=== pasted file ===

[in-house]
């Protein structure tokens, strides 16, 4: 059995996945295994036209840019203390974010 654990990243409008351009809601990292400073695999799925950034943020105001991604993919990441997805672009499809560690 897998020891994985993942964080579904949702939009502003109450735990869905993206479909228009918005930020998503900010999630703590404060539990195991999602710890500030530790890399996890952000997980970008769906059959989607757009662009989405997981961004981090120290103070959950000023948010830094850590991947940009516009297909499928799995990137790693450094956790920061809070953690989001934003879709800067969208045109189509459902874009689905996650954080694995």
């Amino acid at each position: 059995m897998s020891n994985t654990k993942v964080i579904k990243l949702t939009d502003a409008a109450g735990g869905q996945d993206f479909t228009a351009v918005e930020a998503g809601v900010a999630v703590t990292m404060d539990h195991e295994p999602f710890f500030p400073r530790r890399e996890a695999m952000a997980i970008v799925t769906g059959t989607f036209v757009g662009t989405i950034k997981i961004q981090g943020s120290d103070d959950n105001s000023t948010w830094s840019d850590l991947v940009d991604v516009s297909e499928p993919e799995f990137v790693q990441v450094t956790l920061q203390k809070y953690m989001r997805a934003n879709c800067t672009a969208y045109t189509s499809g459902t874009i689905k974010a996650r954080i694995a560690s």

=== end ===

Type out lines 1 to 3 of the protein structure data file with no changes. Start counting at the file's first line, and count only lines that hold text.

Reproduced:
[in-house]
């Protein structure tokens, strides 16, 4: 059995996945295994036209840019203390974010 654990990243409008351009809601990292400073695999799925950034943020105001991604993919990441997805672009499809560690 897998020891994985993942964080579904949702939009502003109450735990869905993206479909228009918005930020998503900010999630703590404060539990195991999602710890500030530790890399996890952000997980970008769906059959989607757009662009989405997981961004981090120290103070959950000023948010830094850590991947940009516009297909499928799995990137790693450094956790920061809070953690989001934003879709800067969208045109189509459902874009689905996650954080694995």
């Amino acid at each position: 059995m897998s020891n994985t654990k993942v964080i579904k990243l949702t939009d502003a409008a109450g735990g869905q996945d993206f479909t228009a351009v918005e930020a998503g809601v900010a999630v703590t990292m404060d539990h195991e295994p999602f710890f500030p400073r530790r890399e996890a695999m952000a997980i970008v799925t769906g059959t989607f036209v757009g662009t989405i950034k997981i961004q981090g943020s120290d103070d959950n105001s000023t948010w830094s840019d850590l991947v940009d991604v516009s297909e499928p993919e799995f990137v790693q990441v450094t956790l920061q203390k809070y953690m989001r997805a934003n879709c800067t672009a969208y045109t189509s499809g459902t874009i689905k974010a996650r954080i694995a560690s």